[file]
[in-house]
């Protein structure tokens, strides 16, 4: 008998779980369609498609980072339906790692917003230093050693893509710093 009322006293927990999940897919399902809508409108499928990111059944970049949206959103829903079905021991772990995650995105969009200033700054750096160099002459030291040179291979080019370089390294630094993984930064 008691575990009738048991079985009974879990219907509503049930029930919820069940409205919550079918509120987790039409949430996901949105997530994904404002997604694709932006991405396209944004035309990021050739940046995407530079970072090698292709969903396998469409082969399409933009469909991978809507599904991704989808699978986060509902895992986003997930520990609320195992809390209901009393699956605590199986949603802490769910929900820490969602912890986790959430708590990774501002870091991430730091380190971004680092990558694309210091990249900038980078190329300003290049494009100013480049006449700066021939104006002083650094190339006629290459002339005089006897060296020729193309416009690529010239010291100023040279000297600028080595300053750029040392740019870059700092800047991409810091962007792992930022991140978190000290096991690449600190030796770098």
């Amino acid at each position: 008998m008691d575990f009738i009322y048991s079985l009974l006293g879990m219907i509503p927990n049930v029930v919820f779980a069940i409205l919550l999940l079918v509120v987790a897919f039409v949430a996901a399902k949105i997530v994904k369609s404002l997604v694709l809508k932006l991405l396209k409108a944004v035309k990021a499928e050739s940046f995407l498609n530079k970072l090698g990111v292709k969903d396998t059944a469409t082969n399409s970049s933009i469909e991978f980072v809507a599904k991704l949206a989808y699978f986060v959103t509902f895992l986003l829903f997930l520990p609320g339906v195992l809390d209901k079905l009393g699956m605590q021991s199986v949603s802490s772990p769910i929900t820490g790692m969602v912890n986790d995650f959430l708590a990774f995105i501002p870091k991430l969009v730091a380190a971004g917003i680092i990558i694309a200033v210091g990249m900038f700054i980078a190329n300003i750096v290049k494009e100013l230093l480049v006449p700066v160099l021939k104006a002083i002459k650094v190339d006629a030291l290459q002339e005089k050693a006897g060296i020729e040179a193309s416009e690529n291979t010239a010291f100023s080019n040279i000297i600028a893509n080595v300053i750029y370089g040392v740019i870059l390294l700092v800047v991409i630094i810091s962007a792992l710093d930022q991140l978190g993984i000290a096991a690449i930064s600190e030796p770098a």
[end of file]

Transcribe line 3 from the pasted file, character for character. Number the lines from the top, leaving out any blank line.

């Amino acid at each position: 008998m008691d575990f009738i009322y048991s079985l009974l006293g879990m219907i509503p927990n049930v029930v919820f779980a069940i409205l919550l999940l079918v509120v987790a897919f039409v949430a996901a399902k949105i997530v994904k369609s404002l997604v694709l809508k932006l991405l396209k409108a944004v035309k990021a499928e050739s940046f995407l498609n530079k970072l090698g990111v292709k969903d396998t059944a469409t082969n399409s970049s933009i469909e991978f980072v809507a599904k991704l949206a989808y699978f986060v959103t509902f895992l986003l829903f997930l520990p609320g339906v195992l809390d209901k079905l009393g699956m605590q021991s199986v949603s802490s772990p769910i929900t820490g790692m969602v912890n986790d995650f959430l708590a990774f995105i501002p870091k991430l969009v730091a380190a971004g917003i680092i990558i694309a200033v210091g990249m900038f700054i980078a190329n300003i750096v290049k494009e100013l230093l480049v006449p700066v160099l021939k104006a002083i002459k650094v190339d006629a030291l290459q002339e005089k050693a006897g060296i020729e040179a193309s416009e690529n291979t010239a010291f100023s080019n040279i000297i600028a893509n080595v300053i750029y370089g040392v740019i870059l390294l700092v800047v991409i630094i810091s962007a792992l710093d930022q991140l978190g993984i000290a096991a690449i930064s600190e030796p770098a």